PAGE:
1678 ENGLISH POETRY 1579-1830: SPENSER AND THE TRADITION

Ben Jonson

John Oldham, "Upon the Works of Ben. Johnson. Written in 1678. Ode" Oldham, Poems, and Translations (1683) 69-86.



I.
Great Thou! whom 'tis a Crime almost to dare to praise,
Whose firm establish'd, and unshaken Glories stand,
And proudly their own Fame command,
Above our pow'r to lessen or to raise,
And all, but the few Heirs of thy brave Genius, and thy Bays;
Hail mighty Founder of our Stage! for so I dare
Entitle thee, nor any modern Censures fear,
Nor care what thy unjust Detractors say;
They'l say perhaps, that others did Materials bring,
That others did the first Foundations lay,
And glorious 'twas (we grant) but to begin,
But thou alone couldst finish the design,
All the fair Model, and the Workmanship was thine:
Some bold Advent'rers might have been before,
Who durst the unknown world explore,
By them it was survey'd at distant view,
And here and there a Cape, and Line they drew,
Which only serv'd as hints, and marks to thee,
Who wast reserv'd to make the full Discovery:
Art's Compass to thy painful search we owe,
Whereby thou went'st so far, and we may after go,
By that we may Wit's vast, and trackless Ocean try,
Content no longer, as before,
Dully to coast along the shore,
But steer a course more unconfin'd, and free,
Beyond the narrow bounds, that pent Antiquity,

II.
Never till thee the Theater possest
A Prince with equal Pow'r, and Greatness blest,
No Government, or Laws it had
To strengthen, and establish it,
Till thy great hand the Scepter sway'd,
But groan'd under a wretched Anarchy of Wit:
Unform'd, and void was then its Poesie,
Only some pre-existing Matter we
Perhaps could see,
That might foretell what was to be;
A rude, and undigested Lump it lay,
Like the old Chaos, e're the birth of Light, and Day,
Till thy brave Genius like a new Creator came,
And undertook the mighty Frame;
No shuffled Atoms did the well-built work compose,
If from no lucky hit of blund'ring Chance arose
(As some of this great Fabrick idly dream)
But wise, all-seeing Judgment did contrive,
And knowing Art its Graces give:
No sooner did thy Soul with active Force and Fire
The dull and heavy Mass inspire,
But strait throughout it let us see
Proportion, Order, Harmony,
And every part did to the whole agree,
And strait appear'd a beauteous new-made world of Poetry.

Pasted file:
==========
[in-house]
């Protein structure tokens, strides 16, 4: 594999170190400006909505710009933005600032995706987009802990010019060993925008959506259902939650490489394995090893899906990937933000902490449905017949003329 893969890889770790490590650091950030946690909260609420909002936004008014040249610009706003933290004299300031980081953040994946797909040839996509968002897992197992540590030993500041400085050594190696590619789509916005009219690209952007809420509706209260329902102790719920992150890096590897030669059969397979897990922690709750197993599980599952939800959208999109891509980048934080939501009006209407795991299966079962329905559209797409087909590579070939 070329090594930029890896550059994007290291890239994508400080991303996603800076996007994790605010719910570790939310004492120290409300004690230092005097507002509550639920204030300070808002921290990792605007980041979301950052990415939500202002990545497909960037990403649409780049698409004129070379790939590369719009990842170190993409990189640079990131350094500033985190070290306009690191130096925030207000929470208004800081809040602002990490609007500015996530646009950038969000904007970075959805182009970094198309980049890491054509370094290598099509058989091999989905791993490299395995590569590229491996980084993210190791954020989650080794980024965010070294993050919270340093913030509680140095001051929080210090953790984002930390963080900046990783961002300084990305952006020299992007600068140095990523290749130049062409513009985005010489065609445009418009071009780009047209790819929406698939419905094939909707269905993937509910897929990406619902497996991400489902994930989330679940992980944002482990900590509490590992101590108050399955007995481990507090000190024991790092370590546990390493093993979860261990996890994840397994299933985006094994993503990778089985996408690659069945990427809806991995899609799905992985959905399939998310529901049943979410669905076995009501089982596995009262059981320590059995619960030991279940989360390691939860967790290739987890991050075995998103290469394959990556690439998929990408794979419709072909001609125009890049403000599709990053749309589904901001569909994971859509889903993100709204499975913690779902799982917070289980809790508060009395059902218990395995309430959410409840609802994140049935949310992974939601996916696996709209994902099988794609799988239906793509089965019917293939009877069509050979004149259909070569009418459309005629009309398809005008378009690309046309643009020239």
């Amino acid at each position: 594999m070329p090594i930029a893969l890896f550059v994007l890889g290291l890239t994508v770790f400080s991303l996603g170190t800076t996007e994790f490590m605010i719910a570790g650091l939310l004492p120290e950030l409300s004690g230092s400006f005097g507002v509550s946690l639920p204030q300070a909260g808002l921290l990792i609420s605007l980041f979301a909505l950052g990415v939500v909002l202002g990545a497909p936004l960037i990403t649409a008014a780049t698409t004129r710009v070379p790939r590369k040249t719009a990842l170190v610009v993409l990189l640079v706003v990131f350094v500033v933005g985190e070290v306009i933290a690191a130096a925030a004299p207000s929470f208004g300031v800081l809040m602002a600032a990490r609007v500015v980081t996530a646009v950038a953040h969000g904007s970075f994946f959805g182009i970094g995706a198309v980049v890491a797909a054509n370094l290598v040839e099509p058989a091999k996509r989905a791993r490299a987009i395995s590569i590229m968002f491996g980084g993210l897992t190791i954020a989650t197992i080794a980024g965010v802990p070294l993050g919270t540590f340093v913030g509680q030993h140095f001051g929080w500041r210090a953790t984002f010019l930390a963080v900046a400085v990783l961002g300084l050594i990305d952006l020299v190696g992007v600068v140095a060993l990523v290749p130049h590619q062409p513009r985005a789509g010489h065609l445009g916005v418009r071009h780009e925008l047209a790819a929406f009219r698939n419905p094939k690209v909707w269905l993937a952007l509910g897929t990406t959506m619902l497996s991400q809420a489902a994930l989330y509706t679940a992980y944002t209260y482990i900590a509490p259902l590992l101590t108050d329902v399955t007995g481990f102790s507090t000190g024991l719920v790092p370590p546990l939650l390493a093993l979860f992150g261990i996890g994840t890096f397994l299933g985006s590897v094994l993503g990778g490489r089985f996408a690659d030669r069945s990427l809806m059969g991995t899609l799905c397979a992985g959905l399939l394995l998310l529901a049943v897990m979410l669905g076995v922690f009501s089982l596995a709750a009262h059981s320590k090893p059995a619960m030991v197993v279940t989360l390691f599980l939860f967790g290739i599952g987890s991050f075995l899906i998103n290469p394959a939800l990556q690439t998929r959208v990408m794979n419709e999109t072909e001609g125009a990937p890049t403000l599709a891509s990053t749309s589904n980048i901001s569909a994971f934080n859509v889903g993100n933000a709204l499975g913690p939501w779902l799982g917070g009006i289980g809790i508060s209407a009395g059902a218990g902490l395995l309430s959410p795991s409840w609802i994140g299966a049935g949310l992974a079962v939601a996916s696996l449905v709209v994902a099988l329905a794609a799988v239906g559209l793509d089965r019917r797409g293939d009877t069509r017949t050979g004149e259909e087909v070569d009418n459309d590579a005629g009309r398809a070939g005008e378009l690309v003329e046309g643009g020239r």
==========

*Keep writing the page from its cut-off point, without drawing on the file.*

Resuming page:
III.
Let dull, and ignorant Pretenders Art condemn
(Those only Foes to Art, and Art to them)
The meer Fanaticks, and Enthusiasts in Poetry
(For Schismaticks in that, as in Religion be)
Who make't all Revelation, Trance, and Dream,
Let them despise her Laws, and think
That Rules and Forms the Spirit stint:
Thine was no mad, unruly Frenzy of the brain,
Which justly might deserve the Chain,
'Twas brisk, and mettled, but a manag'd Rage,
Sprightly as vig'rous Youth, and cool as temp'rate Age:
Free, like thy Will, it did all Force disdain,
But suffer'd Reason's loose, and easie rein,
By that it suffer'd to be led,
Which did not curb Poetick liberty, but guide:
Fancy, that wild and haggard Faculty,
Untam'd in most, and let at random fly,
Was wisely govern'd, and reclaim'd by thee,
Restraint, and Discipline was made endure,
And by thy calm, and milder Judgment brought to lure;
Yet when 'twas at some nobler Quarry sent,
With bold, and tow'ring wings it upward went,
Not lessen'd at the greatest height,
Not turn'd by the most giddy flights of dazling Wit.

IV.
Nature, and Art together met, and joyn'd,
Made up the Character of thy great Mind.
That like a bright and glorious Sphere,
Appear'd with numerous Stars embellish'd o're,
And much of Light to thee, and much of Influence bore,
This was the strong Intelligence, whose pow'r
Turn'd it about, and did th' unerring motions steer:
Concurring both like vital Seed, and Heat,
The noble Births they joyntly did beget,
And hard 'twas to be thought,
Which most of force to the great Generation brought:
So mingling Elements compose our Bodies frame,
Fire, Water, Earth, and Air
Alike their just Proportions share,
Each undistinguish'd still remains the same,
Yet can't we say that either's here, or there,
But all, we know not how, are scatter'd every where.

V.
Sober, and grave was still the Garb thy Muse put on,
No tawdry careless slattern Dress,
Nor starch'd, and formal with Affectedness,